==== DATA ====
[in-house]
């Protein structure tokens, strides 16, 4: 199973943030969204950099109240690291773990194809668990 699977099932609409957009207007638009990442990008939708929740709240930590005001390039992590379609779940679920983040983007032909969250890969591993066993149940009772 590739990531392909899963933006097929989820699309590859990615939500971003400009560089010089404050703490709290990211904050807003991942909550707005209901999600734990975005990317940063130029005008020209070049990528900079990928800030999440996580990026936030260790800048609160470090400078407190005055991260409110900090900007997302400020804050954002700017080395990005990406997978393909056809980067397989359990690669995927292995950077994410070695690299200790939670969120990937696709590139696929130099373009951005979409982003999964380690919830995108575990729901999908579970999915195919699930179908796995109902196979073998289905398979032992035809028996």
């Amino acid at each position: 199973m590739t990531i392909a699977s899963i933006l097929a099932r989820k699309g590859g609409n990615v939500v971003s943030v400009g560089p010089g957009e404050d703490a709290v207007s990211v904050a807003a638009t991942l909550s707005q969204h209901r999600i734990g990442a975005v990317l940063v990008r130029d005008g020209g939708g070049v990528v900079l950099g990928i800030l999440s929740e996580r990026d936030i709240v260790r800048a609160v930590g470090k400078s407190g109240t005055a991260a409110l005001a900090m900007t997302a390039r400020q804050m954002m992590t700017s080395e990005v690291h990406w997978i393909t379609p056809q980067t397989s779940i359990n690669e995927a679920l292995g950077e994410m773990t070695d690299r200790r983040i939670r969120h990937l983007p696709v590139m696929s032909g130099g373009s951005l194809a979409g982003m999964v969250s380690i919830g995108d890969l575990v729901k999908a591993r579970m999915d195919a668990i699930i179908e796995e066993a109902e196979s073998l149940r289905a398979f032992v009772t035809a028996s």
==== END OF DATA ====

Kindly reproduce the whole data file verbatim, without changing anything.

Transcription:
[in-house]
């Protein structure tokens, strides 16, 4: 199973943030969204950099109240690291773990194809668990 699977099932609409957009207007638009990442990008939708929740709240930590005001390039992590379609779940679920983040983007032909969250890969591993066993149940009772 590739990531392909899963933006097929989820699309590859990615939500971003400009560089010089404050703490709290990211904050807003991942909550707005209901999600734990975005990317940063130029005008020209070049990528900079990928800030999440996580990026936030260790800048609160470090400078407190005055991260409110900090900007997302400020804050954002700017080395990005990406997978393909056809980067397989359990690669995927292995950077994410070695690299200790939670969120990937696709590139696929130099373009951005979409982003999964380690919830995108575990729901999908579970999915195919699930179908796995109902196979073998289905398979032992035809028996």
């Amino acid at each position: 199973m590739t990531i392909a699977s899963i933006l097929a099932r989820k699309g590859g609409n990615v939500v971003s943030v400009g560089p010089g957009e404050d703490a709290v207007s990211v904050a807003a638009t991942l909550s707005q969204h209901r999600i734990g990442a975005v990317l940063v990008r130029d005008g020209g939708g070049v990528v900079l950099g990928i800030l999440s929740e996580r990026d936030i709240v260790r800048a609160v930590g470090k400078s407190g109240t005055a991260a409110l005001a900090m900007t997302a390039r400020q804050m954002m992590t700017s080395e990005v690291h990406w997978i393909t379609p056809q980067t397989s779940i359990n690669e995927a679920l292995g950077e994410m773990t070695d690299r200790r983040i939670r969120h990937l983007p696709v590139m696929s032909g130099g373009s951005l194809a979409g982003m999964v969250s380690i919830g995108d890969l575990v729901k999908a591993r579970m999915d195919a668990i699930i179908e796995e066993a109902e196979s073998l149940r289905a398979f032992v009772t035809a028996s």